Responses to the 3 questions

Tasneem Jamal

Author
Douglas A. Ross

Douglas A. Ross is from the Department of Political Science, Simon Fraser University

Each of the panelists at the Consultation on NATO Nuclear Policy, National Missile Defence & Alternative Security Arrangement, held in Ottawa on September 28-31, 2001, was asked to submit a short paper relating to the topic of their presentation. The other Consultation participants were asked to submit brief papers responding to one or more of the following questions:

 

1. What changes to its nuclear policies should NATO be realistically asked to make, in the context of the current review, to move it towards fuller compliance with global nuclear disarmament and non-proliferation obligations and imperatives?

2. Are there realistic and credible alternative means of addressing the security concerns that underlie current U.S. interest in missile defense?

3. What are the most realistic short-term or interim measures that should be taken by nuclear weapon states and nuclear alliances to demonstrate a commitment to significantly reducing the political legitimacy and value of nuclear weapons in order to contribute to the goal of elimination? 

 

1. ‘Realistic’ changes in NATO policy ‘to move towards fuller compliance with nuclear disarmament/non-proliferation obligations and imperatives’:

a) Adoption of No First Use policy by the alliance as an instrument of reassurance towards Russia has been appropriate and “realistic” since 1995 at least – once the U.S. became fully committed to NATO expansion.

The Canadian government in conjunction with other allied governments in NATO should continue to press for adoption of such a posture. American and allied strategic interests would be furthered not damaged by such an approach – both in Europe and globally as well.

As Paul Nitze and other leading American strategists have pointed out, the U.S. enjoys conventional force superiority over any conceivable military challenger and a NFU nuclear posture would certainly widen the margin of probable American and NATO military advantage by successfully promoting nuclear disarmament or major steps towards collective nuclear weapons self-restraint and ultimately self-abnegation. In the 21st century nuclear weapons and other WMDs are the ‘weapons of the weak’ who believe they need the threat of asymmetric response to combat superior Western firepower and ‘dominant battlespace knowledge’.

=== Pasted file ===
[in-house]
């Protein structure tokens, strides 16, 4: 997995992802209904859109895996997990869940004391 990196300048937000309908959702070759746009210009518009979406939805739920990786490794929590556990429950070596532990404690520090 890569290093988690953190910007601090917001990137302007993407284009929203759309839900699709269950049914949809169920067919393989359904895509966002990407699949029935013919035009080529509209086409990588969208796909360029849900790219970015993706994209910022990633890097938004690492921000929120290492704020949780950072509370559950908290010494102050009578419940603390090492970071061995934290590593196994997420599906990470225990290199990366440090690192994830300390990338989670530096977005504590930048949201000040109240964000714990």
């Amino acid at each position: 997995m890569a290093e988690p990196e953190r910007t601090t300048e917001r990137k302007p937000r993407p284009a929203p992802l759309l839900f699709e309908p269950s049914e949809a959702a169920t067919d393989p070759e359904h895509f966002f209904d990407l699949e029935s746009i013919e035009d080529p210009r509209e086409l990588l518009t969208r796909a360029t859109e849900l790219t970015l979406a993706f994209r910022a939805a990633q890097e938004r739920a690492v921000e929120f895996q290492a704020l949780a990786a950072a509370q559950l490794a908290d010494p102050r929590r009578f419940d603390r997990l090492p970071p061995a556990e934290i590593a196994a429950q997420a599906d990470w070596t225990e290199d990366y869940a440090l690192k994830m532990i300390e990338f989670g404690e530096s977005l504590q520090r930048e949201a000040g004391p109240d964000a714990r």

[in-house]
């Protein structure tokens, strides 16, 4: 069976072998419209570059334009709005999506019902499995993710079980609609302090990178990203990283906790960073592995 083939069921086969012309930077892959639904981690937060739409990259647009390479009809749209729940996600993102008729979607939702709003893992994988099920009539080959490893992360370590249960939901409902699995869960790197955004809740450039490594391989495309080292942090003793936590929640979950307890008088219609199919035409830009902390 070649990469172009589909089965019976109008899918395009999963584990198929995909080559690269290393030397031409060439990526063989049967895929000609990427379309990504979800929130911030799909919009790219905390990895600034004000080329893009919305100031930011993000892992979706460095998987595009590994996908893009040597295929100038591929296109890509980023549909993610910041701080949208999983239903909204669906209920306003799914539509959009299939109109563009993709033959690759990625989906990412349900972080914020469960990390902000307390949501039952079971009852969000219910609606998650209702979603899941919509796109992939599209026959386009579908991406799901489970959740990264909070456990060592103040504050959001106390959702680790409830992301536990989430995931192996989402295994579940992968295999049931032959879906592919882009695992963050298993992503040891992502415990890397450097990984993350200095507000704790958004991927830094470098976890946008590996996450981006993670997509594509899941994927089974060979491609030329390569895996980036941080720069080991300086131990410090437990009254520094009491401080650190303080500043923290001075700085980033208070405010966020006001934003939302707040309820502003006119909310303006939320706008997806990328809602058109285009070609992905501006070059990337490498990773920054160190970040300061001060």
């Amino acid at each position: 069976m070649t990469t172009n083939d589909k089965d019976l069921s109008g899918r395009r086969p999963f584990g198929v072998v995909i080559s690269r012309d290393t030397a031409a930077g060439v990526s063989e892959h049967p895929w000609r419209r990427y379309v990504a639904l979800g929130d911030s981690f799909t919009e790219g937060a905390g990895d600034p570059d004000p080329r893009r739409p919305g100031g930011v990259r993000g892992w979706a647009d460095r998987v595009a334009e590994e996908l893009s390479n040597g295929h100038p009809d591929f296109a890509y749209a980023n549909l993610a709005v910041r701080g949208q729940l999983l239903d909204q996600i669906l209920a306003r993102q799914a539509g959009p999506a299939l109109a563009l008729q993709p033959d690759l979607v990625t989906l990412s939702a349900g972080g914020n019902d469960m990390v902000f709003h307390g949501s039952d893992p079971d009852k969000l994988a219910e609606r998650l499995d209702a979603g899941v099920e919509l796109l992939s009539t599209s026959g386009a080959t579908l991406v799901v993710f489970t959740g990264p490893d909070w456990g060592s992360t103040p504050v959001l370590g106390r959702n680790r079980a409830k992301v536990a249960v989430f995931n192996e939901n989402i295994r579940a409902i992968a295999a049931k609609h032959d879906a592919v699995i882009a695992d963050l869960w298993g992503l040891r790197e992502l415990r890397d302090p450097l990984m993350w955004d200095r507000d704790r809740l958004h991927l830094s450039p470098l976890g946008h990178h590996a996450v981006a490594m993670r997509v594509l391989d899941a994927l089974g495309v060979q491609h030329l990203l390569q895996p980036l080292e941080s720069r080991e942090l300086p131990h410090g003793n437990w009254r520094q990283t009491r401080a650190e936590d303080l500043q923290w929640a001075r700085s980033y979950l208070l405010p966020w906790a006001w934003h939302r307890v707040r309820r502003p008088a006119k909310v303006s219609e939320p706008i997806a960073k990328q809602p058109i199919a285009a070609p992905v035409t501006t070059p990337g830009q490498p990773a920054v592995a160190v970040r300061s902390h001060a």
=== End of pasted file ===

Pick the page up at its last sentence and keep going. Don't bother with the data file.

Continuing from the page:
Not only would the U.S. and NATO gain the moral high ground in future conflicts by championing a rejection of nuclear use for all contingencies except direct nuclear attack on NATO soil, much of world opinion would rally behind American leadership in deepening a collective regime of reciprocal self-restraint. It would be far easier for American leaders to persuade their allies to engage in strategic burden sharing if the nuclear threat were kept as far in the background as possible, and if residual nuclear arsenals were made as survivable and suitable for deliberate delayed retaliation as possible.

The benefits in terms of dampening arms race instability would be considerable. Without American restraint Russia will likely insist on maintaining high alert deployment (or some version of a ‘doomsday’ Dead Hand retaliatory launch system) and will eventually renew and expand its currently eroded and mechanically precarious forces – when the state budget

so permits. Chinese leaders will feel the pressure to eventually match Russian nuclear deployment levels (or to neutralize perceived American defensive capabilities) and deploy a survivable force of long-range ICBMs that is closer to American levels of counterforce targeting redundancy. MIRV testing would probably occur sooner or later, and the considerable gains made in START I and II would be lost.

The indirect impact on India and then Pakistan would be considerable, expensive and highly destabilizing as they too acted to expand their forces and counter their adversaries’ perceived C3I targeting (and ‘surprise attack’) capacity.

A climate of nuclear self-assertion would lead to global ‘promiscuity’ in nuclear weapons proliferation and nuclear threat articulation – a condition that would lead to dire peril and most likely a catastrophic conflict in which many millions would ultimately be killed in future bilateral or even multilateral nuclear conflicts.

The optimism of ‘more may be better’ offered by Kenneth Waltz is profoundly misguided. Experience with nuclear planning and deployments by all the nuclear weapon states since 1945 has consistently demonstrated a depressingly consistent inability to provide effective, survivable command and control of nuclear forces – or even to raise adequate budgets sufficient to ensure credibly survivable retaliatory platforms for nuclear arsenals. Proliferation of nuclear capability to new nuclear states with even more limited budgets and adversaries in closes geographical proximity (as in the Middle East or South Asia) than experienced by the Americans and Russians in the Cold War will only make these problems worse.

b) In the foreseeable future there is no practical threat scenario warranting nuclear first use threats. Biological and chemical warfare threats would be better far more appropriately handled by the threat of conventional warfare retaliatory attack and direct occupation of any state that resorted to such barbarities (see for example the argument offered by Sagan in International Security, spring 2000).